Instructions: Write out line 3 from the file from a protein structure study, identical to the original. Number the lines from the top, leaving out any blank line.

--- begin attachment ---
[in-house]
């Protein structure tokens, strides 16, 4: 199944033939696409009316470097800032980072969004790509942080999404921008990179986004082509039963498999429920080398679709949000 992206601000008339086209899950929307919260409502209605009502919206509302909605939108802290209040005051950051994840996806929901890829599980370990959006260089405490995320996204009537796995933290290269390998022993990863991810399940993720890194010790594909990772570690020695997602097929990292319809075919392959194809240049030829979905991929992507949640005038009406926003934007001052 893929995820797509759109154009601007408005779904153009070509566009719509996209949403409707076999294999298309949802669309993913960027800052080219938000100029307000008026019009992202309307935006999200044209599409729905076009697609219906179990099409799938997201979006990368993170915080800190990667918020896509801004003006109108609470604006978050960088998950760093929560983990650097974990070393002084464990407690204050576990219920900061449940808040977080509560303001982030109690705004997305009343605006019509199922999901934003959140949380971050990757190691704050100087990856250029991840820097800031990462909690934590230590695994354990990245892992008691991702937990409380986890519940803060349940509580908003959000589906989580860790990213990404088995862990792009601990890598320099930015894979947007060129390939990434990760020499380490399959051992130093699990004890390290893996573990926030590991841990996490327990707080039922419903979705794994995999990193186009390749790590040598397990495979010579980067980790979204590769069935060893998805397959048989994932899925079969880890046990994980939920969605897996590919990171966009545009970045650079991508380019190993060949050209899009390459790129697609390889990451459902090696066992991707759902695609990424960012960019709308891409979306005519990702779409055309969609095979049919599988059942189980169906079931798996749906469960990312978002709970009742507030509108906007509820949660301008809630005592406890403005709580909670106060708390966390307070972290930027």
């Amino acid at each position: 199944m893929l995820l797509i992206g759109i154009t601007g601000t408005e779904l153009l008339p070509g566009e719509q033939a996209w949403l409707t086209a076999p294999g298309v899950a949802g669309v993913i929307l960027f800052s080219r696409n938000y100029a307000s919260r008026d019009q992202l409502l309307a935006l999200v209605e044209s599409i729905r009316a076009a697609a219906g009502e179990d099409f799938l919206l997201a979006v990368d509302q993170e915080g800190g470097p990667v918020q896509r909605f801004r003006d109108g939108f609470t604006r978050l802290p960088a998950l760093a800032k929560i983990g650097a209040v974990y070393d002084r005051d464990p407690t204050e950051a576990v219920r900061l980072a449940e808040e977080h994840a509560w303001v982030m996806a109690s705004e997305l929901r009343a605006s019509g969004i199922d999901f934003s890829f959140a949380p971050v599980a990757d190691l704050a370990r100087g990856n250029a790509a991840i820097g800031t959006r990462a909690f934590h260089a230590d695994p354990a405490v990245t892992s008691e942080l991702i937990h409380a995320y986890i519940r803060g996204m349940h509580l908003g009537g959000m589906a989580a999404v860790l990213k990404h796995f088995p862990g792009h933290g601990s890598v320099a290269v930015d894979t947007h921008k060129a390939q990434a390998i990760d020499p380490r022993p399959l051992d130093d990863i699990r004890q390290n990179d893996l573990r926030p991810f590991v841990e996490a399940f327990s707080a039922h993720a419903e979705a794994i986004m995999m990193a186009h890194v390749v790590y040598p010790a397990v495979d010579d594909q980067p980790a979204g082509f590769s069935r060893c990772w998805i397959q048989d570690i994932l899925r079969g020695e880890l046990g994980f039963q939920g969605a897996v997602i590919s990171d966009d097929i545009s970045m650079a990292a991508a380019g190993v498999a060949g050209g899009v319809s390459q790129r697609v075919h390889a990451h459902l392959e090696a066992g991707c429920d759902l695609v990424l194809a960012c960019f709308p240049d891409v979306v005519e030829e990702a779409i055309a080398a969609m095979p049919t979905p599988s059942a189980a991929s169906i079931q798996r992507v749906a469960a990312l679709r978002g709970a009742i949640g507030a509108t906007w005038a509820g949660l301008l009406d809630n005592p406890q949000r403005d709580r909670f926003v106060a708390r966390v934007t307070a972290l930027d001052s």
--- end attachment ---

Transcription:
């Amino acid at each position: 199944m893929l995820l797509i992206g759109i154009t601007g601000t408005e779904l153009l008339p070509g566009e719509q033939a996209w949403l409707t086209a076999p294999g298309v899950a949802g669309v993913i929307l960027f800052s080219r696409n938000y100029a307000s919260r008026d019009q992202l409502l309307a935006l999200v209605e044209s599409i729905r009316a076009a697609a219906g009502e179990d099409f799938l919206l997201a979006v990368d509302q993170e915080g800190g470097p990667v918020q896509r909605f801004r003006d109108g939108f609470t604006r978050l802290p960088a998950l760093a800032k929560i983990g650097a209040v974990y070393d002084r005051d464990p407690t204050e950051a576990v219920r900061l980072a449940e808040e977080h994840a509560w303001v982030m996806a109690s705004e997305l929901r009343a605006s019509g969004i199922d999901f934003s890829f959140a949380p971050v599980a990757d190691l704050a370990r100087g990856n250029a790509a991840i820097g800031t959006r990462a909690f934590h260089a230590d695994p354990a405490v990245t892992s008691e942080l991702i937990h409380a995320y986890i519940r803060g996204m349940h509580l908003g009537g959000m589906a989580a999404v860790l990213k990404h796995f088995p862990g792009h933290g601990s890598v320099a290269v930015d894979t947007h921008k060129a390939q990434a390998i990760d020499p380490r022993p399959l051992d130093d990863i699990r004890q390290n990179d893996l573990r926030p991810f590991v841990e996490a399940f327990s707080a039922h993720a419903e979705a794994i986004m995999m990193a186009h890194v390749v790590y040598p010790a397990v495979d010579d594909q980067p980790a979204g082509f590769s069935r060893c990772w998805i397959q048989d570690i994932l899925r079969g020695e880890l046990g994980f039963q939920g969605a897996v997602i590919s990171d966009d097929i545009s970045m650079a990292a991508a380019g190993v498999a060949g050209g899009v319809s390459q790129r697609v075919h390889a990451h459902l392959e090696a066992g991707c429920d759902l695609v990424l194809a960012c960019f709308p240049d891409v979306v005519e030829e990702a779409i055309a080398a969609m095979p049919t979905p599988s059942a189980a991929s169906i079931q798996r992507v749906a469960a990312l679709r978002g709970a009742i949640g507030a509108t906007w005038a509820g949660l301008l009406d809630n005592p406890q949000r403005d709580r909670f926003v106060a708390r966390v934007t307070a972290l930027d001052s």